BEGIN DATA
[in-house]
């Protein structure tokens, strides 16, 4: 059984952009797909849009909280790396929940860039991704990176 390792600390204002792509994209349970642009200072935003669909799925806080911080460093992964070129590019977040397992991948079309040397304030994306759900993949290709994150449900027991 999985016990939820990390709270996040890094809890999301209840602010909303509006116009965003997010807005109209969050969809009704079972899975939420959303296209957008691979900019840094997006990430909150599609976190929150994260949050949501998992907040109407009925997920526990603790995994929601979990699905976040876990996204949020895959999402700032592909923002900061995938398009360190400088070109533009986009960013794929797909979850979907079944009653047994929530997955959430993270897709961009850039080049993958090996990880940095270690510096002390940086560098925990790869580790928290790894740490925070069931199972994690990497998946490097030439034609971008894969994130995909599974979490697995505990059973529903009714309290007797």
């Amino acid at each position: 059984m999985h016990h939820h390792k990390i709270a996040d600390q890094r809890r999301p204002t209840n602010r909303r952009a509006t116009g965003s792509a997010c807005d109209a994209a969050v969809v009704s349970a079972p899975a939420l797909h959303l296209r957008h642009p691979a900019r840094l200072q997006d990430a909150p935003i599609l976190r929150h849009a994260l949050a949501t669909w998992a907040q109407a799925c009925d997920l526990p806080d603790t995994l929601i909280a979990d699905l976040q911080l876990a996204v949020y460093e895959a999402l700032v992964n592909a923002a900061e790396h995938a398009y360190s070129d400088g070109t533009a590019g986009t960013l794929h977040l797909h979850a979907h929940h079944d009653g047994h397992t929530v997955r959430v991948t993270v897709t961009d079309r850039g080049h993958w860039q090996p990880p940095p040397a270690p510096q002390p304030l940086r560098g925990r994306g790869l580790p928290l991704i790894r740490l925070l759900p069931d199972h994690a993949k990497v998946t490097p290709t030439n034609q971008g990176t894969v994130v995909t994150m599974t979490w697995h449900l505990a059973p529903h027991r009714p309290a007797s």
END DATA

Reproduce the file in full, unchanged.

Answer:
[in-house]
């Protein structure tokens, strides 16, 4: 059984952009797909849009909280790396929940860039991704990176 390792600390204002792509994209349970642009200072935003669909799925806080911080460093992964070129590019977040397992991948079309040397304030994306759900993949290709994150449900027991 999985016990939820990390709270996040890094809890999301209840602010909303509006116009965003997010807005109209969050969809009704079972899975939420959303296209957008691979900019840094997006990430909150599609976190929150994260949050949501998992907040109407009925997920526990603790995994929601979990699905976040876990996204949020895959999402700032592909923002900061995938398009360190400088070109533009986009960013794929797909979850979907079944009653047994929530997955959430993270897709961009850039080049993958090996990880940095270690510096002390940086560098925990790869580790928290790894740490925070069931199972994690990497998946490097030439034609971008894969994130995909599974979490697995505990059973529903009714309290007797």
């Amino acid at each position: 059984m999985h016990h939820h390792k990390i709270a996040d600390q890094r809890r999301p204002t209840n602010r909303r952009a509006t116009g965003s792509a997010c807005d109209a994209a969050v969809v009704s349970a079972p899975a939420l797909h959303l296209r957008h642009p691979a900019r840094l200072q997006d990430a909150p935003i599609l976190r929150h849009a994260l949050a949501t669909w998992a907040q109407a799925c009925d997920l526990p806080d603790t995994l929601i909280a979990d699905l976040q911080l876990a996204v949020y460093e895959a999402l700032v992964n592909a923002a900061e790396h995938a398009y360190s070129d400088g070109t533009a590019g986009t960013l794929h977040l797909h979850a979907h929940h079944d009653g047994h397992t929530v997955r959430v991948t993270v897709t961009d079309r850039g080049h993958w860039q090996p990880p940095p040397a270690p510096q002390p304030l940086r560098g925990r994306g790869l580790p928290l991704i790894r740490l925070l759900p069931d199972h994690a993949k990497v998946t490097p290709t030439n034609q971008g990176t894969v994130v995909t994150m599974t979490w697995h449900l505990a059973p529903h027991r009714p309290a007797s």